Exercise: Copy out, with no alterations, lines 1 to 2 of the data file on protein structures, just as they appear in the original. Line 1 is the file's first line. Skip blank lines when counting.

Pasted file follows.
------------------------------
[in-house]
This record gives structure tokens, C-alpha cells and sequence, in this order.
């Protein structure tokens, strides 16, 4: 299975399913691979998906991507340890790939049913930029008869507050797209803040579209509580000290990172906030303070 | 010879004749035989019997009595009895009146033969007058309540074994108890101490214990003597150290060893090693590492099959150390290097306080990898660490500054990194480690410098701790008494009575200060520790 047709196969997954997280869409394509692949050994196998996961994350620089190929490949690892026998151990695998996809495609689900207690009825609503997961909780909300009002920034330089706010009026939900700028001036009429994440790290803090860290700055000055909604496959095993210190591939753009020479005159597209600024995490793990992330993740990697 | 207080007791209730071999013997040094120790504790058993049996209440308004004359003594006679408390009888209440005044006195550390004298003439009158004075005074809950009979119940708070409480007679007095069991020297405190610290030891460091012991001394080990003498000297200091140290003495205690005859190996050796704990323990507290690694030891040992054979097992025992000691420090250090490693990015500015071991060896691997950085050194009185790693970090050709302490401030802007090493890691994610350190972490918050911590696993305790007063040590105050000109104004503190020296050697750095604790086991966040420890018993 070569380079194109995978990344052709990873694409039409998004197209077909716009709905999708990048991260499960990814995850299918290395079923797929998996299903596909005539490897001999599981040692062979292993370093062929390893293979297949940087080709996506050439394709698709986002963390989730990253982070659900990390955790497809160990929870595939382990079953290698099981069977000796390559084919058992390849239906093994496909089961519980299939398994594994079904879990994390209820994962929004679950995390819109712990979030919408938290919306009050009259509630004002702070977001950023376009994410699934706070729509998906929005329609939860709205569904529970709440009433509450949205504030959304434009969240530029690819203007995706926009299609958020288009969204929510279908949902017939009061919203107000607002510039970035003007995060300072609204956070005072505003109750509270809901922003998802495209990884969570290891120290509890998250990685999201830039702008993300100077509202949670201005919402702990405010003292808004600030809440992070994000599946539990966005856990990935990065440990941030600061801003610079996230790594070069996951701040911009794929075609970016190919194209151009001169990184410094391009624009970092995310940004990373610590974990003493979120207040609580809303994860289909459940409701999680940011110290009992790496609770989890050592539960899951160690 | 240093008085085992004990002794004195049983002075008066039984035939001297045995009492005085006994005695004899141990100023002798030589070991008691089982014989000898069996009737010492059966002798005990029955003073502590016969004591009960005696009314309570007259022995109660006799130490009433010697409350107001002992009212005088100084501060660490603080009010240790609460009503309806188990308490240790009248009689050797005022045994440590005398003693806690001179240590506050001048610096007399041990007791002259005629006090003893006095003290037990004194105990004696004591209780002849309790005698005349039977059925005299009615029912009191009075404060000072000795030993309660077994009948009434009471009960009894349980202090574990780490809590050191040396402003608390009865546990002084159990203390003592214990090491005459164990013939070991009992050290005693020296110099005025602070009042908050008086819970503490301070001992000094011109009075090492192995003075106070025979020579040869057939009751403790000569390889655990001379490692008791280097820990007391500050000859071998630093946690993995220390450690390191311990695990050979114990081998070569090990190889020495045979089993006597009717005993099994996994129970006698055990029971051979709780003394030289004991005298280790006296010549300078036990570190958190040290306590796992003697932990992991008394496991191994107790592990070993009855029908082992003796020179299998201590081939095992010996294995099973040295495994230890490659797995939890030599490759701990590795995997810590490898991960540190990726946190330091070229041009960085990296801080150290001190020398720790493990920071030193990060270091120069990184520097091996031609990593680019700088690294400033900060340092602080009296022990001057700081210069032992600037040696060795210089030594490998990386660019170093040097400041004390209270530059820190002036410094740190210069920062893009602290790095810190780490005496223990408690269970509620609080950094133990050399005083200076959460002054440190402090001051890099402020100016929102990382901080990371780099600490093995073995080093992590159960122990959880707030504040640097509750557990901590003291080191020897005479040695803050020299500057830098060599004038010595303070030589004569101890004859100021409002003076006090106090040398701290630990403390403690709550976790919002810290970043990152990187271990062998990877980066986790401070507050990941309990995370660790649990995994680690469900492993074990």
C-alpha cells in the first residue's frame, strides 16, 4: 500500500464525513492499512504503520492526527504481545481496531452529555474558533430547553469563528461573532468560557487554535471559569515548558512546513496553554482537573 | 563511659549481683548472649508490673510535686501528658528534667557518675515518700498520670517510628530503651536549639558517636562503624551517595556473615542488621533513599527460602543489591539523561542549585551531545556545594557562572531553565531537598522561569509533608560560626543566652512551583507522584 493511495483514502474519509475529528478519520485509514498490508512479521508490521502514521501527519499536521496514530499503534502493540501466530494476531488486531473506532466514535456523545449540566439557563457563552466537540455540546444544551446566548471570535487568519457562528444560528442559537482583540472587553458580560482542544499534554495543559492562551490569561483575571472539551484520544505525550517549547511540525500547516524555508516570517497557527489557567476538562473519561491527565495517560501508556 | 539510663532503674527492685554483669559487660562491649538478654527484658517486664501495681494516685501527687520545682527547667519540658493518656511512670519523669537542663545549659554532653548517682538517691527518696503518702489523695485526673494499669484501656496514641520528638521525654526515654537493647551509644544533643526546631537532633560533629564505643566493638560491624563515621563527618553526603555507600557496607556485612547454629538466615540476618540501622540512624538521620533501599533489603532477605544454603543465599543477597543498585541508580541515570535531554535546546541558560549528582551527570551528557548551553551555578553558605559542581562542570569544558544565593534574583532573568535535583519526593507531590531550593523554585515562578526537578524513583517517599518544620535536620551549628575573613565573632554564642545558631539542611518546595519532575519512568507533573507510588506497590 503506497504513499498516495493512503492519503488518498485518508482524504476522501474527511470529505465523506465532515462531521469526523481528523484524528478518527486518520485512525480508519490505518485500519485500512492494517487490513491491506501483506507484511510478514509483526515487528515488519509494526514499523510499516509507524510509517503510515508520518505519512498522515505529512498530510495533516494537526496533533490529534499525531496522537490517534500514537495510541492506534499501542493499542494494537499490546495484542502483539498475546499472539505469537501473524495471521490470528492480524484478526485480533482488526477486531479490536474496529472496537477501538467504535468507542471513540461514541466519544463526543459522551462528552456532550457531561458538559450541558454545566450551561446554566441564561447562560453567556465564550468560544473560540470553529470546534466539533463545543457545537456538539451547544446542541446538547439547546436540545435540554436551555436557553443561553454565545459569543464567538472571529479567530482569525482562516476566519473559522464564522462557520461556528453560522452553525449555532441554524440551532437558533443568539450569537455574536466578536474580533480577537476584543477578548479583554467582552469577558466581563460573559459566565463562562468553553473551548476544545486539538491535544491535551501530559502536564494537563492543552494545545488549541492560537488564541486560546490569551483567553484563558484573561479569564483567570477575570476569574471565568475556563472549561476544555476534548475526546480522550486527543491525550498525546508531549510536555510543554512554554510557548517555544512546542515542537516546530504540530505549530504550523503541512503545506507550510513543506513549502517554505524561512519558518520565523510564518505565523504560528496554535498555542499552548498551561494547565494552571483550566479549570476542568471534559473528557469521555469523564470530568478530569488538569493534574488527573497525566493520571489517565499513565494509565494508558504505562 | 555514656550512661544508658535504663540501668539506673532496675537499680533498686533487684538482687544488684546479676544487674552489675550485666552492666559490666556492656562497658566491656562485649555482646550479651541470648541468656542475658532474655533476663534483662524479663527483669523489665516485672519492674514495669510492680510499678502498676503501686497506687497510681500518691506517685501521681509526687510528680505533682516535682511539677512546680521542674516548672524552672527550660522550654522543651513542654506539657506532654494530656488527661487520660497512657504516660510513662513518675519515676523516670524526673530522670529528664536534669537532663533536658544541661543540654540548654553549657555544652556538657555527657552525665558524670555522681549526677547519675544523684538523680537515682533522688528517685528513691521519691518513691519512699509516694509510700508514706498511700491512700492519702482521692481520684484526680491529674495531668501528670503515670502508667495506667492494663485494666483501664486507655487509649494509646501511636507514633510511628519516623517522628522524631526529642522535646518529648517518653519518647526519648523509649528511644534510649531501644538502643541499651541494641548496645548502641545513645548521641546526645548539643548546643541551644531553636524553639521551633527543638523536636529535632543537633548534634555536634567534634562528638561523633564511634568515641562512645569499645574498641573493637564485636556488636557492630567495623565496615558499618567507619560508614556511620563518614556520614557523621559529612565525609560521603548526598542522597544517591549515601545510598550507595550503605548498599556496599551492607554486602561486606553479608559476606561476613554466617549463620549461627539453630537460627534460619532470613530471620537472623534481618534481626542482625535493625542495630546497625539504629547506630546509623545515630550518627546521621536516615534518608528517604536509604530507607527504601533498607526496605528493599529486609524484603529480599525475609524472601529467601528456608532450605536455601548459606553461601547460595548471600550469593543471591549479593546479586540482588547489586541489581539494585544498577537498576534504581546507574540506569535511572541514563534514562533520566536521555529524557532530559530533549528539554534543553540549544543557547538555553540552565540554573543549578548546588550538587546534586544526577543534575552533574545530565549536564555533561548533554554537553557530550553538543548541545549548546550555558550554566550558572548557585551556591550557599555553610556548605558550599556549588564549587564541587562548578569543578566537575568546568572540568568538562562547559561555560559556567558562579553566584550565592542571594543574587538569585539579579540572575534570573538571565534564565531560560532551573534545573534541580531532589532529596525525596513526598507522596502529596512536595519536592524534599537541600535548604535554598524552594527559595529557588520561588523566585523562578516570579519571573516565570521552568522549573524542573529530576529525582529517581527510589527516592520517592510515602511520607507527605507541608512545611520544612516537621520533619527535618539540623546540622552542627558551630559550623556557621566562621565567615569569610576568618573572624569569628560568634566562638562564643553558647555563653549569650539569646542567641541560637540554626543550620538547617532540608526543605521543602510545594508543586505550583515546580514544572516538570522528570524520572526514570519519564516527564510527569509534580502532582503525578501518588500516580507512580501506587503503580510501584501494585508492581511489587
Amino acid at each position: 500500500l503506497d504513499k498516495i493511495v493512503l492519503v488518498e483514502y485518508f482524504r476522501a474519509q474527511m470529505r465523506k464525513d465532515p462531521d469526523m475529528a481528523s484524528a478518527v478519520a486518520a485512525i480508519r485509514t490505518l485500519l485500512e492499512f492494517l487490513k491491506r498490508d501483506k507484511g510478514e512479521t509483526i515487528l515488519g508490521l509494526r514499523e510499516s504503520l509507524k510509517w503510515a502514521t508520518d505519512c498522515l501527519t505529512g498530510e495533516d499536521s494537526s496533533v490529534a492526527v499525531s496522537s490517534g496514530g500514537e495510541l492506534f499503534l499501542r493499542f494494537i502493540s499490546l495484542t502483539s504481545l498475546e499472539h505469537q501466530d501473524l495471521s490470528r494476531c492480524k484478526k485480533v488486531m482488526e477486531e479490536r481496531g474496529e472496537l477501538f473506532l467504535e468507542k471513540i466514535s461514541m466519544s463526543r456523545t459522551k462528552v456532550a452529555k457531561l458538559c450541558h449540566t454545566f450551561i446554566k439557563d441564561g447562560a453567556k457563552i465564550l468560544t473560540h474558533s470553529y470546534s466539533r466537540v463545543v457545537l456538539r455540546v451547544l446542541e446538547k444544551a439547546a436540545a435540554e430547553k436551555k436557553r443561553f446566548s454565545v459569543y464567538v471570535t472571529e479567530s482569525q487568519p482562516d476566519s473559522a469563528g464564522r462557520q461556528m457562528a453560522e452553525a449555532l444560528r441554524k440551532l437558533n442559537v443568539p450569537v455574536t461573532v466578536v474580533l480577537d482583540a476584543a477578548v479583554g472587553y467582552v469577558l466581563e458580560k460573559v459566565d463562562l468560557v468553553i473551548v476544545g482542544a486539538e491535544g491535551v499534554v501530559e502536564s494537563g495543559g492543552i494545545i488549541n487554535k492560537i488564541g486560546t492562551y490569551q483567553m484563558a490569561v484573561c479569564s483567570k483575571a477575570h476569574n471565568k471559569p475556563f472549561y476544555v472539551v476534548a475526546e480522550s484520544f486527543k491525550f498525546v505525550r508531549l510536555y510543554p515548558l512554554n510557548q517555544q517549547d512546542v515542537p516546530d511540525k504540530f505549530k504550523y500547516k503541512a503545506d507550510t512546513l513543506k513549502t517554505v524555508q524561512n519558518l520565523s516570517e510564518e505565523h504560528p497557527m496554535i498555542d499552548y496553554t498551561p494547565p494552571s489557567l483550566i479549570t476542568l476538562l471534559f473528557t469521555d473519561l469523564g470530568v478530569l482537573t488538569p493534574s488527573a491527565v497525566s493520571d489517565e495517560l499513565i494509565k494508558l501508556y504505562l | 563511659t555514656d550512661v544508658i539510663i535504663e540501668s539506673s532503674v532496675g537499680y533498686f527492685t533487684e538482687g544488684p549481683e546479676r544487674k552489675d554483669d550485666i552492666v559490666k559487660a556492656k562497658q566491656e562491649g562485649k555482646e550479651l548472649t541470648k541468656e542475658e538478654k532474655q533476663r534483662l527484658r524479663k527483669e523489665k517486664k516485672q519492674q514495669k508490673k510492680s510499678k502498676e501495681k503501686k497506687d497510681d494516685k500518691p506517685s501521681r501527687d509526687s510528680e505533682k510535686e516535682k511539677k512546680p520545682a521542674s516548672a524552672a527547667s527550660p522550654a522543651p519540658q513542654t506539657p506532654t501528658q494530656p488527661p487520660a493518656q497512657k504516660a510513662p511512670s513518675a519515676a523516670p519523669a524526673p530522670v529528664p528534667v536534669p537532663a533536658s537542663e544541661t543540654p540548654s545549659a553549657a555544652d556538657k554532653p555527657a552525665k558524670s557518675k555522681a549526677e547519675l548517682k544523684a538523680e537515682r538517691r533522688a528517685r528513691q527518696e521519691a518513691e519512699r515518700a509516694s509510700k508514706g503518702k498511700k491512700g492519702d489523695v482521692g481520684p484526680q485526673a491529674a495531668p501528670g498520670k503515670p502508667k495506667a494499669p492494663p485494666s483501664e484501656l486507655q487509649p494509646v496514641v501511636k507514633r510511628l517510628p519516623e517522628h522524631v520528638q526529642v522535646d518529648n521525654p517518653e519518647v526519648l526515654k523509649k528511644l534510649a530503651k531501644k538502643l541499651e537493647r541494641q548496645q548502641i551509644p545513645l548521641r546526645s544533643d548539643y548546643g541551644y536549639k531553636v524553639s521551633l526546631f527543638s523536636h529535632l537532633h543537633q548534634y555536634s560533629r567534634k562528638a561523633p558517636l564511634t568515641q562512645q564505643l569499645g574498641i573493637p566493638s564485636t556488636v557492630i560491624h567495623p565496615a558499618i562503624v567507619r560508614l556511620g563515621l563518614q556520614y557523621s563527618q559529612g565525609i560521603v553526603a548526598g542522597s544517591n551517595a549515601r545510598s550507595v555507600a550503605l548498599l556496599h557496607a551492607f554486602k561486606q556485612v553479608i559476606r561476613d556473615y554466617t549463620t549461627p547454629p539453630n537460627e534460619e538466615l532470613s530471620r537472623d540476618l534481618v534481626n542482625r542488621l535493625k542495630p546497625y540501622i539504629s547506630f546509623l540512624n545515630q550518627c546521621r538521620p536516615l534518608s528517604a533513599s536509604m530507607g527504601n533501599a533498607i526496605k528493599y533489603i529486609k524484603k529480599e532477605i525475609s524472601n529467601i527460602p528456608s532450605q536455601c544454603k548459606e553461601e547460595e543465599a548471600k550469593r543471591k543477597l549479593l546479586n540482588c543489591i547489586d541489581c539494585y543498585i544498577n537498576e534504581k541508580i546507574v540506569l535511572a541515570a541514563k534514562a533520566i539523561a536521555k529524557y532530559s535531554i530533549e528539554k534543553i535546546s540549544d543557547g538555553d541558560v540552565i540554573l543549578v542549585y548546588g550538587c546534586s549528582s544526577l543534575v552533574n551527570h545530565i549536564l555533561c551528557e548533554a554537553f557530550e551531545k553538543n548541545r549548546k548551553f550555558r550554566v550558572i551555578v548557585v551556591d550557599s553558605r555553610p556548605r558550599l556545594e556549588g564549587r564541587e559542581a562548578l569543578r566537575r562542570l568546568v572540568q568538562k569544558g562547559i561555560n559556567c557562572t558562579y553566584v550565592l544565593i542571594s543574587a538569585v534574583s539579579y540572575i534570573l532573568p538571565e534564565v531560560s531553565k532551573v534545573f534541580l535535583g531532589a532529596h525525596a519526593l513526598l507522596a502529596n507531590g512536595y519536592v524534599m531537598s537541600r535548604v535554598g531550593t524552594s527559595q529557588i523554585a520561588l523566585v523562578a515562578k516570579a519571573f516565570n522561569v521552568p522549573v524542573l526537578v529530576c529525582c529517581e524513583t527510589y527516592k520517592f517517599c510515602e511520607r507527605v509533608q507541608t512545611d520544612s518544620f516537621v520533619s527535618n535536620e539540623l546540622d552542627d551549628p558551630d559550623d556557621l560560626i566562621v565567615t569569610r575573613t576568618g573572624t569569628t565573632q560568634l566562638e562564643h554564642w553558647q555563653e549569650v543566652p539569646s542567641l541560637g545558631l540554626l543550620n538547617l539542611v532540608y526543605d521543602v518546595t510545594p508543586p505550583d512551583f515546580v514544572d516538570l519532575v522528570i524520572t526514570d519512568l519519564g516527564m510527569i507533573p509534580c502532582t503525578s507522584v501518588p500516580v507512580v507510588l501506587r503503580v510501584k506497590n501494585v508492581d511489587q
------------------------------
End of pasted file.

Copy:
[in-house]
This record gives structure tokens, C-alpha cells and sequence, in this order.